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This blog makes liberal use of AB's journals, letters, travel notes, and other sources.

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Saturday, 8 December 2012

Heavyweight literature

Thursday, December 8th., Cadogan Square.

Feuchtwanger came for tea at 4.40. Also Hugh Walpole.

Feuchtwanger and cat
Lion Feuchtwanger (1884 – 1958) was a German-Jewish novelist and playwright. A prominent figure in the literary world of Weimar Germany, he influenced contemporaries including playwright Bertolt Brecht. Feuchtwanger's fierce criticism of the Nazi Party—years before it assumed power—ensured that he would be a target of government-sponsored persecution after Adolf Hitler's appointment as chancellor of Germany in January 1933. Following a brief period of internment in France, and a harrowing escape from Continental Europe, he sought asylum in the United States, where he died in 1958. Feuchtwanger is often praised for his efforts to expose the brutality of the Nazis and occasionally criticized for his failure to acknowledge the brutality of the rule of Joseph Stalin.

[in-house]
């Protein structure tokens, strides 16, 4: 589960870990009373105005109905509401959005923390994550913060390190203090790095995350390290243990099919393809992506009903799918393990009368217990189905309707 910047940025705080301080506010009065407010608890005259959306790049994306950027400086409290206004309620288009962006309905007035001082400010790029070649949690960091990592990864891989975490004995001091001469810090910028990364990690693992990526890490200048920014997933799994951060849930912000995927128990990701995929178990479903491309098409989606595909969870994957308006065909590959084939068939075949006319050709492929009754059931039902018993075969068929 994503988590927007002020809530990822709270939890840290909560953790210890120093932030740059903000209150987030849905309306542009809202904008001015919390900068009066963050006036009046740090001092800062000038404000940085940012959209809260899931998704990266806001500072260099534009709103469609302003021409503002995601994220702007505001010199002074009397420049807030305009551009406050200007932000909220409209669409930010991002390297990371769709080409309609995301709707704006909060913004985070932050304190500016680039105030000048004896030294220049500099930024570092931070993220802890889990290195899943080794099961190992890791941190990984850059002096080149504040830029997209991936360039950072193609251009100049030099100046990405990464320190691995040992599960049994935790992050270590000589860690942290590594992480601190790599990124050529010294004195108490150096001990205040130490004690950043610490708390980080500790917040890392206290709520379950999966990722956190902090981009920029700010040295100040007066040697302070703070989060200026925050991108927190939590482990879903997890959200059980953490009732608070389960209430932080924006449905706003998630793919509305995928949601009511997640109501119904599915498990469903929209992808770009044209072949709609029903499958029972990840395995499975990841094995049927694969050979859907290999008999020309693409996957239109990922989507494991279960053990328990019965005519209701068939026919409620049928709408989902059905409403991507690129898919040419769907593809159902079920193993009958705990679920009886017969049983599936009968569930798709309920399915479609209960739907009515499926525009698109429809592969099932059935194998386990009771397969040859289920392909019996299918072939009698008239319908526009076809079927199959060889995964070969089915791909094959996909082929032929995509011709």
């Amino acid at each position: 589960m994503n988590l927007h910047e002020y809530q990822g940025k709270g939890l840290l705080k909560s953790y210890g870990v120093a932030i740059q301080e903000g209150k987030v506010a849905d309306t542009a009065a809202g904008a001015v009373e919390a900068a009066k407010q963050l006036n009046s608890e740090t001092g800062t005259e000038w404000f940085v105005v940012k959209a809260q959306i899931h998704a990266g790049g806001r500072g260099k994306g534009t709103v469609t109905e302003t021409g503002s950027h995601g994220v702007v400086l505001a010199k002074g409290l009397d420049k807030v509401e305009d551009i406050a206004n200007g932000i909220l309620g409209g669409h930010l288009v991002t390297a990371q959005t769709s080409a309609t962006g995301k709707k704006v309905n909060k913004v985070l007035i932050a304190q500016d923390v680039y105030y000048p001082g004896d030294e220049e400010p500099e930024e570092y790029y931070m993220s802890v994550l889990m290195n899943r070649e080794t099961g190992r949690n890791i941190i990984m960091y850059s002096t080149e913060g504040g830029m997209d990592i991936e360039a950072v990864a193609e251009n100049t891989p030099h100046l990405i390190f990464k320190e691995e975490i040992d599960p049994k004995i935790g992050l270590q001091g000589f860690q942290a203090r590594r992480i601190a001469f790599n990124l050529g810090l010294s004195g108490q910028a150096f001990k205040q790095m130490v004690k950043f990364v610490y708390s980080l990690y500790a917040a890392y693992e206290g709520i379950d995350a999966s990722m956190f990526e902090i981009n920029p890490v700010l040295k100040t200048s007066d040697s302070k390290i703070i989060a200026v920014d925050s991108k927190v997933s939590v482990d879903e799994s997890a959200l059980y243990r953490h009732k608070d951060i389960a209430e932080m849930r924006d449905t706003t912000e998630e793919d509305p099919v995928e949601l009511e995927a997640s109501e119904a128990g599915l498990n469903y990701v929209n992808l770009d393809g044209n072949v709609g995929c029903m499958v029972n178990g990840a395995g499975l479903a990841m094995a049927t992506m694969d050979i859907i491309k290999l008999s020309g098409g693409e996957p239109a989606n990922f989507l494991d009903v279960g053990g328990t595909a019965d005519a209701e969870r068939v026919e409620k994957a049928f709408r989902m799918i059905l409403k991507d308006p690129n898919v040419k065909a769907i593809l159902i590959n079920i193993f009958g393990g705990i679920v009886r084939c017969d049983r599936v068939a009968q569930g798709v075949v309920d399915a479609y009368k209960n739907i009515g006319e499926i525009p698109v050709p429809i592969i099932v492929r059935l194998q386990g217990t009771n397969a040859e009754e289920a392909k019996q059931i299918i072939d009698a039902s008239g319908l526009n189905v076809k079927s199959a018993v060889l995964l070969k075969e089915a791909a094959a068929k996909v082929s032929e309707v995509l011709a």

Dorothy came in at 4.45 from her matinee.
Feuchtwanger looks just like a cat. He talked about himself almost the whole time. But Dorothy, when she came, put him on to the subject of me, and kept him there. He is certainly very intelligent.

I was writing today about Disraeli, who might have become even a greater journalist than he was a novelist; only, he put his journalism into his fiction.

I have just had Endymion in "The Bradenham Edition" (Peter Davies, 10s.6d.), with a very Guadellan prefatory adornment by Philip Guedalla.

The Bradenham edition is handsome and imposing. It is too imposing. It is almost exactly the size of a volume of the Dictionary of National Biography. Why should a novel be as unwieldy as a work of reference? This book cannot be held in one hand for reading. It could not be read in bed without employing a system of cranes. Why do publishers insist on ignoring the important fact that a book exists to be read in comfort, not merely to be beheld with pride on a shelf?

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